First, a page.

The State Elections Enforcement Commission was surprised Monday to find a provision added to campaign finance legislation that, arguably at least, might undermine the commission in its litigation against the Connecticut Democratic Party. One reason for the surprise was that the unwanted language appeared in a bill proposed by the commission itself.
As turbulence increased at the Capitol Monday around the state’s plan to start grading teachers based partly on student test scores legislators were skeptical of a new survey from the State Department of Education that purported to show substantial teacher support for keeping linkage as an option.
The Schaghicoke Tribal Nation has hired former Sen. Joe Lieberman – who once fought against the tribe’s efforts to win federal recognition — to help them sue the state over a gambling law that allows only the state’s two gaming tribes to open a new casino. In their legal challenge, the Schaghticokes’ have joined forces with MGM, which has also been blocked from building a casino in Connecticut.
WASHINGTON — Pratt & Whitney in East Hartford will build the engine for the Pentagon’s new super-secret, long-range bomber, Air Force Secretary Deborah Lee James said on Monday.
On average, two people die of a drug overdose every day in Connecticut. This week the Connecticut Mirror and TrendCT are exploring data that illuminate the extent and growth of the crisis. First of four stories.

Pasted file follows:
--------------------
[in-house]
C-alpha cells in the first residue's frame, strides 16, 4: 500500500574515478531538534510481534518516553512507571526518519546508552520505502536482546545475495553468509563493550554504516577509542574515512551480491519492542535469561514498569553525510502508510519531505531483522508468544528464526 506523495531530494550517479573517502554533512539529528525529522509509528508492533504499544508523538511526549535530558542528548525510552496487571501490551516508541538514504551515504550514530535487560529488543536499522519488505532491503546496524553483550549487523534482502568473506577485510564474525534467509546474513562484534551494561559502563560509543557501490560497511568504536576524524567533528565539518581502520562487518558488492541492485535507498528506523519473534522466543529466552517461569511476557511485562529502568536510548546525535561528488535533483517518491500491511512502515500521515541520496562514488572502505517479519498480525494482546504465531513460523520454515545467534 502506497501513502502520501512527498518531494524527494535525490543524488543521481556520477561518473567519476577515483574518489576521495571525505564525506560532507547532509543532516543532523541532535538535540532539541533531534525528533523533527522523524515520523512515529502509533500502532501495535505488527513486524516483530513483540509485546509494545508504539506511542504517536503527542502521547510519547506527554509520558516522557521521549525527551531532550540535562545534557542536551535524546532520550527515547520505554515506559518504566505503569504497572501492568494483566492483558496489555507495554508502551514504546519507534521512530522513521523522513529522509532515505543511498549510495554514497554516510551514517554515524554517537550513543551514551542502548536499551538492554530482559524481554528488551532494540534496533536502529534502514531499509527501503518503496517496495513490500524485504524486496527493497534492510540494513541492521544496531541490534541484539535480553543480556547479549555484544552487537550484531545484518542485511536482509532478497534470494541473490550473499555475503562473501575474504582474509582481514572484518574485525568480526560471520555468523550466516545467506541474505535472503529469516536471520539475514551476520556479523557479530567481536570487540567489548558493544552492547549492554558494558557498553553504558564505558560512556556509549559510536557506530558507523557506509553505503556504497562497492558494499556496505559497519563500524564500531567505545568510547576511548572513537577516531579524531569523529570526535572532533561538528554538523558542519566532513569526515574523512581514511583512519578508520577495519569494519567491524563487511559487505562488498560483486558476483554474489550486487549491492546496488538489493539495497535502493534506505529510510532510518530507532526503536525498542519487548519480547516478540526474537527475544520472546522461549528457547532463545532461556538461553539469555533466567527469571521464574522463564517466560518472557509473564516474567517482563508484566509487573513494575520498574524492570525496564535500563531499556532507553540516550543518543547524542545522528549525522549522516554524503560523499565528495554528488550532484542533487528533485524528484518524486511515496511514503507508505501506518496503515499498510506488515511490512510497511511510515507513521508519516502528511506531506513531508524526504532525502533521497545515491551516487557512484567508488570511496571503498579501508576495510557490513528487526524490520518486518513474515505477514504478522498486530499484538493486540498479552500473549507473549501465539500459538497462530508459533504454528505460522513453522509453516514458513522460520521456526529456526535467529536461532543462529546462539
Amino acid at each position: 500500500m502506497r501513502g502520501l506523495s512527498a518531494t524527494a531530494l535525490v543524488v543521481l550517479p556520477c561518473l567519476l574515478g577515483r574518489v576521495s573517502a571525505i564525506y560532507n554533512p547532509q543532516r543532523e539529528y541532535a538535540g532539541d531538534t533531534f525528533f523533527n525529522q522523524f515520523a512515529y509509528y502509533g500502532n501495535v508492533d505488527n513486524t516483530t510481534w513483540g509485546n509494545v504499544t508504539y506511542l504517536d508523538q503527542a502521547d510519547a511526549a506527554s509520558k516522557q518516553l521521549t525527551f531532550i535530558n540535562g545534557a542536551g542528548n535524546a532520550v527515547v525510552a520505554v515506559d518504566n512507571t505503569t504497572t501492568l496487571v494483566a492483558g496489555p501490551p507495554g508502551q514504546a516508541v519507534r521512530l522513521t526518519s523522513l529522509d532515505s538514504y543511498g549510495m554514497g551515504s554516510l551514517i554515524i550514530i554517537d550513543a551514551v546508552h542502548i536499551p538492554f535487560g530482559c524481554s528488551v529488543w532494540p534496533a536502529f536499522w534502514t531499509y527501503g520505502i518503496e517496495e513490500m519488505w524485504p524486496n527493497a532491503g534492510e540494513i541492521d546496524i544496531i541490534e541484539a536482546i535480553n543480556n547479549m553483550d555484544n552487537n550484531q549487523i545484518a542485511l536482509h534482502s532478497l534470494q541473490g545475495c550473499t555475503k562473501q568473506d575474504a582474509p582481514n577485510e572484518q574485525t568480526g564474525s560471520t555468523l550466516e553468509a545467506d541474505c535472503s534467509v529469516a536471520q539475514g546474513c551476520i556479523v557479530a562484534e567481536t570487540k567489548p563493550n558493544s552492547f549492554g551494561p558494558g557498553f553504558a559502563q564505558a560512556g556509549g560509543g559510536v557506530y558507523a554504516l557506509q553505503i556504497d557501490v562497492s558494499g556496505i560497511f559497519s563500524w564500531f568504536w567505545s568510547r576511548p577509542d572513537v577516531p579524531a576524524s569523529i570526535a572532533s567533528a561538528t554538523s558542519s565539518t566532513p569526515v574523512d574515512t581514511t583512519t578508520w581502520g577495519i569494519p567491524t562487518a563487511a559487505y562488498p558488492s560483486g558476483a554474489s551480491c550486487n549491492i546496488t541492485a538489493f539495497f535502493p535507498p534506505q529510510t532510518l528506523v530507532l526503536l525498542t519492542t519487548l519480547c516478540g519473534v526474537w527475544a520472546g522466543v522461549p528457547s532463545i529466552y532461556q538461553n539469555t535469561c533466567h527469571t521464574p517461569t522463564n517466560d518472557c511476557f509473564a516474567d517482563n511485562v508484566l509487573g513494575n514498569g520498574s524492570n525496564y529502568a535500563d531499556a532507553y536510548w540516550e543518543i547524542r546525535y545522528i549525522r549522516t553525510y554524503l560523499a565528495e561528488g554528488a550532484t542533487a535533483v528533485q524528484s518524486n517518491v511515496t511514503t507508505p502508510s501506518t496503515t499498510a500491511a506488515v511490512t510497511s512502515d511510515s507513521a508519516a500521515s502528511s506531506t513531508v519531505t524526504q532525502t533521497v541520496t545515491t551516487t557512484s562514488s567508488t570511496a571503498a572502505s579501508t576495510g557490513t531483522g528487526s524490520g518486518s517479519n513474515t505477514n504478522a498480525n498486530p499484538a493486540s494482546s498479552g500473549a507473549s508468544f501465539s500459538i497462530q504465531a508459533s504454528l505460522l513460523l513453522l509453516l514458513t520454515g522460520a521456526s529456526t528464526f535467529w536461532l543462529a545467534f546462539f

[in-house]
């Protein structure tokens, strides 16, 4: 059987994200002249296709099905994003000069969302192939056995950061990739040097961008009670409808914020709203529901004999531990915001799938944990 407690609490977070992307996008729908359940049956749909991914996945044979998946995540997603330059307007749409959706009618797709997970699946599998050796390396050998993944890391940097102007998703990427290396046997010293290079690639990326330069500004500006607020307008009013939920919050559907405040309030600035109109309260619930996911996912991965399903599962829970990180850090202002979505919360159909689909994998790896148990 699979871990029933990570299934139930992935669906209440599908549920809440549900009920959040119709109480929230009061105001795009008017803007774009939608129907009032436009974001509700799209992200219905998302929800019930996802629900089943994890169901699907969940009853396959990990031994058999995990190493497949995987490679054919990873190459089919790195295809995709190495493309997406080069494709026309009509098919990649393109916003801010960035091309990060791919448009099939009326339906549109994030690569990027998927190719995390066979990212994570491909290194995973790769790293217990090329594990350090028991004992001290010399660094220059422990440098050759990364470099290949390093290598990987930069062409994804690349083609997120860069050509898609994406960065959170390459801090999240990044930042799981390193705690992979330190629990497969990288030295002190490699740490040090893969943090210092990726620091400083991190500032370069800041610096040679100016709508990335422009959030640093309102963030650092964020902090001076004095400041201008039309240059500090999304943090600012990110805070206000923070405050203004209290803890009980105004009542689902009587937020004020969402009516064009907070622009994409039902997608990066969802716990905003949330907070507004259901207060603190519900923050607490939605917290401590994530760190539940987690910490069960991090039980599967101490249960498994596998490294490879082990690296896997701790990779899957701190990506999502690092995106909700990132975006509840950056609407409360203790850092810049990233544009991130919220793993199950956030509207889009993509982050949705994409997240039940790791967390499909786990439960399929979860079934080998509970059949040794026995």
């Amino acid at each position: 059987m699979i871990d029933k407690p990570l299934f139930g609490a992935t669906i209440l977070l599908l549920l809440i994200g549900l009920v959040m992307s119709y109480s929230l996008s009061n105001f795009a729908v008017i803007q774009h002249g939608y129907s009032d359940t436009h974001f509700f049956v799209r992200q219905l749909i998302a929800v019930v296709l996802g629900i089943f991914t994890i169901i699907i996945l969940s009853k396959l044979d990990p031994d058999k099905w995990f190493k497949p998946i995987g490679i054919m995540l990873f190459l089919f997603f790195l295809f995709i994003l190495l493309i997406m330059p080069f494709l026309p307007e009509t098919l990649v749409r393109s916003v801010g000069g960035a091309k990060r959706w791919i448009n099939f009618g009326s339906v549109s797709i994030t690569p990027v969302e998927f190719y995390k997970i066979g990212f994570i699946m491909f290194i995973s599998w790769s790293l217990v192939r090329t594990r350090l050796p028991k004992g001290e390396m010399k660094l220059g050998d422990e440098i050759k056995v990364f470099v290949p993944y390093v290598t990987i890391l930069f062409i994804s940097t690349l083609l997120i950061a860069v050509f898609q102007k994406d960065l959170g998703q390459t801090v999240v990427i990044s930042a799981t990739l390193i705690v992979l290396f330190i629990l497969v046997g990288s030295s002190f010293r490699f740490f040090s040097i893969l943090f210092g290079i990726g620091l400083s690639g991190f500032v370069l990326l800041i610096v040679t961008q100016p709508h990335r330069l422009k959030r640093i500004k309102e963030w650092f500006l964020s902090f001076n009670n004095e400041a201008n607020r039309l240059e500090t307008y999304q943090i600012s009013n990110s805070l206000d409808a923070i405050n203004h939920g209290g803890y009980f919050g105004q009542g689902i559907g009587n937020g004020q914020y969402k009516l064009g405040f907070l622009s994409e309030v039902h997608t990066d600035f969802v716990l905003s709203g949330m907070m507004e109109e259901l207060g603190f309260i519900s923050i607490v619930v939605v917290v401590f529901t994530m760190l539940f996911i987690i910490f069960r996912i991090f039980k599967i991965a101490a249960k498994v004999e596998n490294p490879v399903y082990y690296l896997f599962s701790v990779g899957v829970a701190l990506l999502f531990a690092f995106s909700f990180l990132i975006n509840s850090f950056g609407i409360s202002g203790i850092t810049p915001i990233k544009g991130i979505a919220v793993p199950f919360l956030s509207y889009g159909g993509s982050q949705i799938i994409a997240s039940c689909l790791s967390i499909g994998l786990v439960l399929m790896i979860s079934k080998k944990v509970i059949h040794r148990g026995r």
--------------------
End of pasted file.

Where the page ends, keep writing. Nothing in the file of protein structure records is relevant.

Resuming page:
The recent groundbreaking for a casino just north of the Massachusetts border in Springfield promises to draw more customers from Connecticut than from their own region. Connecticut’s Mashantucket Pequot and Mohegan Tribes are working to remain competitive in this new environment with a strategically located, jointly run facility that will directly compete with new gaming options on our border. Last session, the Connecticut General Assembly allowed the tribes to work together and accept proposals from towns interested in hosting this new facility. The tribes have been good neighbors and friends to the state for 13 generations, and business partners for the past two decades. They are asking the state to support a plan to protect jobs, business and revenue. Doing so is a win-win for all.
Capitalizing on a soft real estate market, the state purchased three Hartford office towers in the early 1990s. But two of the deals quickly proved to be losers, a cautionary tale as the Malloy administration is investing in real estate to escape expensive leases. So far, the state is having better luck this time.